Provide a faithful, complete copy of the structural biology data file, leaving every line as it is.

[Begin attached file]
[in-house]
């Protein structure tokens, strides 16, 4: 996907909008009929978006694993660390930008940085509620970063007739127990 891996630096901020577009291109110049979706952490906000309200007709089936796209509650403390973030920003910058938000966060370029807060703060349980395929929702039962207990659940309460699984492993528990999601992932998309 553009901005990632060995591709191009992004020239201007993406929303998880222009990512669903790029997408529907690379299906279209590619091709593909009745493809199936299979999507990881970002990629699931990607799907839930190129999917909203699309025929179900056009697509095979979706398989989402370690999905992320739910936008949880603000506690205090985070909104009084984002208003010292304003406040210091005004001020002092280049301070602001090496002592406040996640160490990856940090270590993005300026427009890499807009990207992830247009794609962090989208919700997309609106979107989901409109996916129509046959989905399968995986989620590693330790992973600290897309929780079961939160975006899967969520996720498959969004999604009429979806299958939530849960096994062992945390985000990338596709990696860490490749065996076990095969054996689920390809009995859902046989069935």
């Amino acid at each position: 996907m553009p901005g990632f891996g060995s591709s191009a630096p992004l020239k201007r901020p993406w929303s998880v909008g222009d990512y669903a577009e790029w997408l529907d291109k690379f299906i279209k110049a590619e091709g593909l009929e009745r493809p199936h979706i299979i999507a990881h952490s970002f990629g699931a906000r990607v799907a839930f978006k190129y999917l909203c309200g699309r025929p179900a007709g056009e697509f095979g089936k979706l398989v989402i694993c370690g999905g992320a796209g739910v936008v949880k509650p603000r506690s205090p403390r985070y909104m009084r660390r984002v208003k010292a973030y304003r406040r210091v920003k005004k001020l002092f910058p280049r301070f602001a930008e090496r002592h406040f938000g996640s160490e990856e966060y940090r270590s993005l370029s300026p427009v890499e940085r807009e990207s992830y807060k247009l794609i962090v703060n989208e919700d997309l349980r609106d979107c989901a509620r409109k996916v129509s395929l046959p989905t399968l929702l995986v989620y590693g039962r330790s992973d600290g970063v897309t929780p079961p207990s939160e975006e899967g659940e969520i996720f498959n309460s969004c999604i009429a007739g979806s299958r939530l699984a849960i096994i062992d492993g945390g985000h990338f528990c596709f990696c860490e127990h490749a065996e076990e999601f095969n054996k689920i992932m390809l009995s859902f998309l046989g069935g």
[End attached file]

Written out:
[in-house]
């Protein structure tokens, strides 16, 4: 996907909008009929978006694993660390930008940085509620970063007739127990 891996630096901020577009291109110049979706952490906000309200007709089936796209509650403390973030920003910058938000966060370029807060703060349980395929929702039962207990659940309460699984492993528990999601992932998309 553009901005990632060995591709191009992004020239201007993406929303998880222009990512669903790029997408529907690379299906279209590619091709593909009745493809199936299979999507990881970002990629699931990607799907839930190129999917909203699309025929179900056009697509095979979706398989989402370690999905992320739910936008949880603000506690205090985070909104009084984002208003010292304003406040210091005004001020002092280049301070602001090496002592406040996640160490990856940090270590993005300026427009890499807009990207992830247009794609962090989208919700997309609106979107989901409109996916129509046959989905399968995986989620590693330790992973600290897309929780079961939160975006899967969520996720498959969004999604009429979806299958939530849960096994062992945390985000990338596709990696860490490749065996076990095969054996689920390809009995859902046989069935």
């Amino acid at each position: 996907m553009p901005g990632f891996g060995s591709s191009a630096p992004l020239k201007r901020p993406w929303s998880v909008g222009d990512y669903a577009e790029w997408l529907d291109k690379f299906i279209k110049a590619e091709g593909l009929e009745r493809p199936h979706i299979i999507a990881h952490s970002f990629g699931a906000r990607v799907a839930f978006k190129y999917l909203c309200g699309r025929p179900a007709g056009e697509f095979g089936k979706l398989v989402i694993c370690g999905g992320a796209g739910v936008v949880k509650p603000r506690s205090p403390r985070y909104m009084r660390r984002v208003k010292a973030y304003r406040r210091v920003k005004k001020l002092f910058p280049r301070f602001a930008e090496r002592h406040f938000g996640s160490e990856e966060y940090r270590s993005l370029s300026p427009v890499e940085r807009e990207s992830y807060k247009l794609i962090v703060n989208e919700d997309l349980r609106d979107c989901a509620r409109k996916v129509s395929l046959p989905t399968l929702l995986v989620y590693g039962r330790s992973d600290g970063v897309t929780p079961p207990s939160e975006e899967g659940e969520i996720f498959n309460s969004c999604i009429a007739g979806s299958r939530l699984a849960i096994i062992d492993g945390g985000h990338f528990c596709f990696c860490e127990h490749a065996e076990e999601f095969n054996k689920i992932m390809l009995s859902f998309l046989g069935g």